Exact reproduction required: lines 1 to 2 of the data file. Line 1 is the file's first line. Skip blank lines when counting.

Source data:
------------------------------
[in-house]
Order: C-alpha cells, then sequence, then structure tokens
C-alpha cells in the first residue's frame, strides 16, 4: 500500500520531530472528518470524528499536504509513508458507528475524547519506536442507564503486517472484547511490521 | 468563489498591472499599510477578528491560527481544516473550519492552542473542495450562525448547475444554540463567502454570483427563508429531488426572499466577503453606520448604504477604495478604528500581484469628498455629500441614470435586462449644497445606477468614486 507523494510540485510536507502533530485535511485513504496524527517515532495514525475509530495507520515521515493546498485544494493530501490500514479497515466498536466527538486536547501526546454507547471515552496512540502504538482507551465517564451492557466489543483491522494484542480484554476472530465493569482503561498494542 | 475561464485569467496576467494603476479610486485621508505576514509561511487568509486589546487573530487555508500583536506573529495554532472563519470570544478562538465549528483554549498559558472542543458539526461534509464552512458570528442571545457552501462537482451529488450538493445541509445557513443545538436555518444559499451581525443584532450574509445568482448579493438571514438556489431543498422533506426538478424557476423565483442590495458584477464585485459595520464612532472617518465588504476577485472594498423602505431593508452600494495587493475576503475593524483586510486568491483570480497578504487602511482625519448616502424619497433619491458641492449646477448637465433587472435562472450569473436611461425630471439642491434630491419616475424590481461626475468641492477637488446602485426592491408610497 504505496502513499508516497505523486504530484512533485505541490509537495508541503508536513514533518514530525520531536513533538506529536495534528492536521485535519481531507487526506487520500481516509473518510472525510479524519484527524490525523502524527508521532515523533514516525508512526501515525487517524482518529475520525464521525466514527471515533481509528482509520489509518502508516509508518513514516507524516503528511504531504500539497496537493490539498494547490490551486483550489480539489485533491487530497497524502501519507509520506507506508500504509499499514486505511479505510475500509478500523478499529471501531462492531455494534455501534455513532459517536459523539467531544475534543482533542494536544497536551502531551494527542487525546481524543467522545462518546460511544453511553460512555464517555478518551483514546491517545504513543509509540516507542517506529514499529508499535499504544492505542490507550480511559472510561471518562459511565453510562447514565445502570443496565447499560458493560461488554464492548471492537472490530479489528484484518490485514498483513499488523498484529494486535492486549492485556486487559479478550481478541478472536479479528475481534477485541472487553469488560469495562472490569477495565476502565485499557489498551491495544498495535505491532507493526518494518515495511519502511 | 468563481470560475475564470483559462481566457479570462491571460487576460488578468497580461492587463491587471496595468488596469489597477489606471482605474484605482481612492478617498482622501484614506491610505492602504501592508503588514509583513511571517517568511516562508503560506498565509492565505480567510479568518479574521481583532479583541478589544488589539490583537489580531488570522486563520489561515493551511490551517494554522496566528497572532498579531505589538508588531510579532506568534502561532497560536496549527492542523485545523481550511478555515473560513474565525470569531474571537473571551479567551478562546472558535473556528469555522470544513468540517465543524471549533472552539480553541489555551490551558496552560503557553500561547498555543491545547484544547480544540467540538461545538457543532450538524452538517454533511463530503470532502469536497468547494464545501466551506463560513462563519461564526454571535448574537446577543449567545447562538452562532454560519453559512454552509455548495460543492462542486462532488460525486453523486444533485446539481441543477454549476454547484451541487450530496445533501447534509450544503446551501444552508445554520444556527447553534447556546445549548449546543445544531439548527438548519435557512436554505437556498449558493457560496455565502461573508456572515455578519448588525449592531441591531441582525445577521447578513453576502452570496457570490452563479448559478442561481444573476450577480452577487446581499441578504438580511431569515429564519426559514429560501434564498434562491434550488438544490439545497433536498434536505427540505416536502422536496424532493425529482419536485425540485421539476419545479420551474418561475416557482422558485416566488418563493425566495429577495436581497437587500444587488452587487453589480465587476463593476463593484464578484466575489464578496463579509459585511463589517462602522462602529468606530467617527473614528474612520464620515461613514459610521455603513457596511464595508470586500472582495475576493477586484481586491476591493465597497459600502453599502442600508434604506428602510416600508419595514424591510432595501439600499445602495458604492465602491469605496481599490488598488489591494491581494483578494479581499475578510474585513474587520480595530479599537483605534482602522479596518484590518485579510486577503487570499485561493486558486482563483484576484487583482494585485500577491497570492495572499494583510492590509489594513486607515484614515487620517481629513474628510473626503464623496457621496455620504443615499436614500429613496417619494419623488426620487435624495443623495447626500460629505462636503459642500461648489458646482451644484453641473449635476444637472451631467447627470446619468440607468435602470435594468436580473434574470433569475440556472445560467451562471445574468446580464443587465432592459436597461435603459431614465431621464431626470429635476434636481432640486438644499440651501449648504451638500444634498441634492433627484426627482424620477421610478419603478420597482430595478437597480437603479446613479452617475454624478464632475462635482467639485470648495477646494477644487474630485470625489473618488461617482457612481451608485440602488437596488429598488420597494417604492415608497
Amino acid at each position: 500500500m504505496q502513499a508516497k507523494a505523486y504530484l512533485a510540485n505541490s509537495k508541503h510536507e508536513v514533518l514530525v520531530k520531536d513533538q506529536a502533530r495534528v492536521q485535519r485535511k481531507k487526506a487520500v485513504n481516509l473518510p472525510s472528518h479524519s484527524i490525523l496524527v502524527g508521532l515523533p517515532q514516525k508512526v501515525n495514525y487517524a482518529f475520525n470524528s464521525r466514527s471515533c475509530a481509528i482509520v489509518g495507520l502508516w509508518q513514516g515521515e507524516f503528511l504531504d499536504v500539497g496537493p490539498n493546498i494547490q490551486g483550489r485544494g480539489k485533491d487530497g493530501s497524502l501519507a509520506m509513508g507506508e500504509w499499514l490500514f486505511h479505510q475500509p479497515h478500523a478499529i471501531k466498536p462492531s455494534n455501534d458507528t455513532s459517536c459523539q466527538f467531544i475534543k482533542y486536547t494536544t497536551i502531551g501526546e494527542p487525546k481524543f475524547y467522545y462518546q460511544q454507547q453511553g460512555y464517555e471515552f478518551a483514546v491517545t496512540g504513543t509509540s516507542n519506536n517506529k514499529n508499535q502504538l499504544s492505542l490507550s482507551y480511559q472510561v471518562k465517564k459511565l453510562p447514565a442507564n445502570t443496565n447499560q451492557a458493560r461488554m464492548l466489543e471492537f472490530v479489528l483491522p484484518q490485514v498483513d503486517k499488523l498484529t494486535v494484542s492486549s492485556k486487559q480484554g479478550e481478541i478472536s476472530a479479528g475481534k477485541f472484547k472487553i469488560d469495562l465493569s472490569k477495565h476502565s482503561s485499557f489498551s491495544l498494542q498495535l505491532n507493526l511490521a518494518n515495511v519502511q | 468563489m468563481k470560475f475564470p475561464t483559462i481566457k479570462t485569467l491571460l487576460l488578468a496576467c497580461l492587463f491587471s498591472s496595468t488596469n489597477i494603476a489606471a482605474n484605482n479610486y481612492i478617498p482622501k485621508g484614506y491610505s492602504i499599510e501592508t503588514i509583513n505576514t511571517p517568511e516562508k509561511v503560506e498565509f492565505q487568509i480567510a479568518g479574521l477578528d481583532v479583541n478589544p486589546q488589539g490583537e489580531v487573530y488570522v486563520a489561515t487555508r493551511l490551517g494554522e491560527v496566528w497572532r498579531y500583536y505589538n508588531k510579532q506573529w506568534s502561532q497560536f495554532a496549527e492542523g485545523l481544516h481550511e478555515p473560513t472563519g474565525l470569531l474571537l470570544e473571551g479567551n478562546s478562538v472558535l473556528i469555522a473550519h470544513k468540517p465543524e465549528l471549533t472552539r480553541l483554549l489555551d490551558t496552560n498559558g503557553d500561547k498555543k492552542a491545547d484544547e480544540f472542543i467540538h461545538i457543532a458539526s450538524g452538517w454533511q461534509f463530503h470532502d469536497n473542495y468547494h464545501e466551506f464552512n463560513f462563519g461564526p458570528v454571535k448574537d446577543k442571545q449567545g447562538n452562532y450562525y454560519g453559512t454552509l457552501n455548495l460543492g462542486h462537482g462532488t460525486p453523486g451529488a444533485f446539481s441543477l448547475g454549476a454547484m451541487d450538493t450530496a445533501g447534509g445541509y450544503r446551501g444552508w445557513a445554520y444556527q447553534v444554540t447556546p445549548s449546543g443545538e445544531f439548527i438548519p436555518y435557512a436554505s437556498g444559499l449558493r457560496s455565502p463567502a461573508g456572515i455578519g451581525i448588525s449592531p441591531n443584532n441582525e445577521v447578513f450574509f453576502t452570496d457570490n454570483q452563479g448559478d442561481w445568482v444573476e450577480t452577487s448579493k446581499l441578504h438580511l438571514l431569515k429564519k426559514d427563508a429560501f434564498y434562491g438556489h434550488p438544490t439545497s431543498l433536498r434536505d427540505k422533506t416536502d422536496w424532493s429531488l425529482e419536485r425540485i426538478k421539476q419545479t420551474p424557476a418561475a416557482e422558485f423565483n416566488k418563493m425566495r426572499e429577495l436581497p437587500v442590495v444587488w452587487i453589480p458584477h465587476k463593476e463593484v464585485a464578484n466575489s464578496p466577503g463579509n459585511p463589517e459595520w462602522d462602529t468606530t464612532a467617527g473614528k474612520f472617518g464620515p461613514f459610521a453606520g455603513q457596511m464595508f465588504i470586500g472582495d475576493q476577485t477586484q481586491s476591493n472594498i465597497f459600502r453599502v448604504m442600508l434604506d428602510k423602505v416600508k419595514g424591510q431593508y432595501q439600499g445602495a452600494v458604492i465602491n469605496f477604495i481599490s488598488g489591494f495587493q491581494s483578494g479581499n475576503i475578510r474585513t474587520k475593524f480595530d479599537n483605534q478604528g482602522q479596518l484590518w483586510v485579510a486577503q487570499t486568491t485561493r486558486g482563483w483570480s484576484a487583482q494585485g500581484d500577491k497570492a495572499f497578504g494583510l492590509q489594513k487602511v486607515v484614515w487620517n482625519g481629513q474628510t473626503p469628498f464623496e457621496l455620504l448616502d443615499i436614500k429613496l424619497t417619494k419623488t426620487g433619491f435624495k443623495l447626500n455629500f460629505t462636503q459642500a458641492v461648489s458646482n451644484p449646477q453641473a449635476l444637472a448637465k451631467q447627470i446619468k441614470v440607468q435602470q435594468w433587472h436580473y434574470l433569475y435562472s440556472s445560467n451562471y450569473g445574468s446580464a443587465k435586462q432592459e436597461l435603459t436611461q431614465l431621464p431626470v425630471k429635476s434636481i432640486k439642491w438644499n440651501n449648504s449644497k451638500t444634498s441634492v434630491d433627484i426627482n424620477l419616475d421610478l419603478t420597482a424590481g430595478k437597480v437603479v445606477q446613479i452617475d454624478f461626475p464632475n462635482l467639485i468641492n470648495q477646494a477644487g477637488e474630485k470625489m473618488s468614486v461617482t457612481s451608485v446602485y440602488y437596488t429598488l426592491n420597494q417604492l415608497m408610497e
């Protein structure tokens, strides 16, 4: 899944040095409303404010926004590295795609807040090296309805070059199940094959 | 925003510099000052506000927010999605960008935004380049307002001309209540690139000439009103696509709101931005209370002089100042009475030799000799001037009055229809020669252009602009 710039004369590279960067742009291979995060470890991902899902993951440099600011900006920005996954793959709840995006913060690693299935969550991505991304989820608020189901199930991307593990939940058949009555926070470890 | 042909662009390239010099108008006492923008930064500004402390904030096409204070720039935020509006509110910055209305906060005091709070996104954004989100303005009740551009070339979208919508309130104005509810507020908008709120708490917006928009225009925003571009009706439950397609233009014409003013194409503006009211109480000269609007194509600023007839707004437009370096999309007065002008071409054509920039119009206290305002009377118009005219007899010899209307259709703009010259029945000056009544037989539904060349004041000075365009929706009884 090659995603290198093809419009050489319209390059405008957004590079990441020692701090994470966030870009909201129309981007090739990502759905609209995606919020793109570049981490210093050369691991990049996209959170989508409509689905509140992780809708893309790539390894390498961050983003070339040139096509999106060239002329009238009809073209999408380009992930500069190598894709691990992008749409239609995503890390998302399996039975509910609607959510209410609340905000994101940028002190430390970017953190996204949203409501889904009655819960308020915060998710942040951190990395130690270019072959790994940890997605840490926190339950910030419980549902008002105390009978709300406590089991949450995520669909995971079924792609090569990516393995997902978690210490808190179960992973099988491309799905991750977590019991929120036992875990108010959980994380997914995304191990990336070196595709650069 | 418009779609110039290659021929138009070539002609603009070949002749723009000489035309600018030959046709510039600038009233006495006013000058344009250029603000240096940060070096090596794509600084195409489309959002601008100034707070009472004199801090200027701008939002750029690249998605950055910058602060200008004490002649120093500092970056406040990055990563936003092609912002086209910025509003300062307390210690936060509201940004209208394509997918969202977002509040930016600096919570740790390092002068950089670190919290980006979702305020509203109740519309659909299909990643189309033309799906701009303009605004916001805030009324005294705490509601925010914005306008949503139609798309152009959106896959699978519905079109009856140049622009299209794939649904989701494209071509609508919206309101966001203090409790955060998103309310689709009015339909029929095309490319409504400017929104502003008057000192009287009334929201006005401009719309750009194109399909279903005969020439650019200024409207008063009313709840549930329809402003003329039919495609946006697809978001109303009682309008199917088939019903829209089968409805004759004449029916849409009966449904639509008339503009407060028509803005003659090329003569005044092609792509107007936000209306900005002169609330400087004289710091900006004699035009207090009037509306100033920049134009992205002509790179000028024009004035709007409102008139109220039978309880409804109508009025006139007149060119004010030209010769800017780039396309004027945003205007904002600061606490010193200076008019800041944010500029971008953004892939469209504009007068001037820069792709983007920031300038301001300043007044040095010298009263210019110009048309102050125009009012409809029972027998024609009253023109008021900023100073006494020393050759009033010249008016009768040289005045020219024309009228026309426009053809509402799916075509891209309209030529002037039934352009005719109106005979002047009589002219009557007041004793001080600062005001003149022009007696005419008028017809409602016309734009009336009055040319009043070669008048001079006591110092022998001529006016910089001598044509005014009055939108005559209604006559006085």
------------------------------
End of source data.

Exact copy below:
[in-house]
Order: C-alpha cells, then sequence, then structure tokens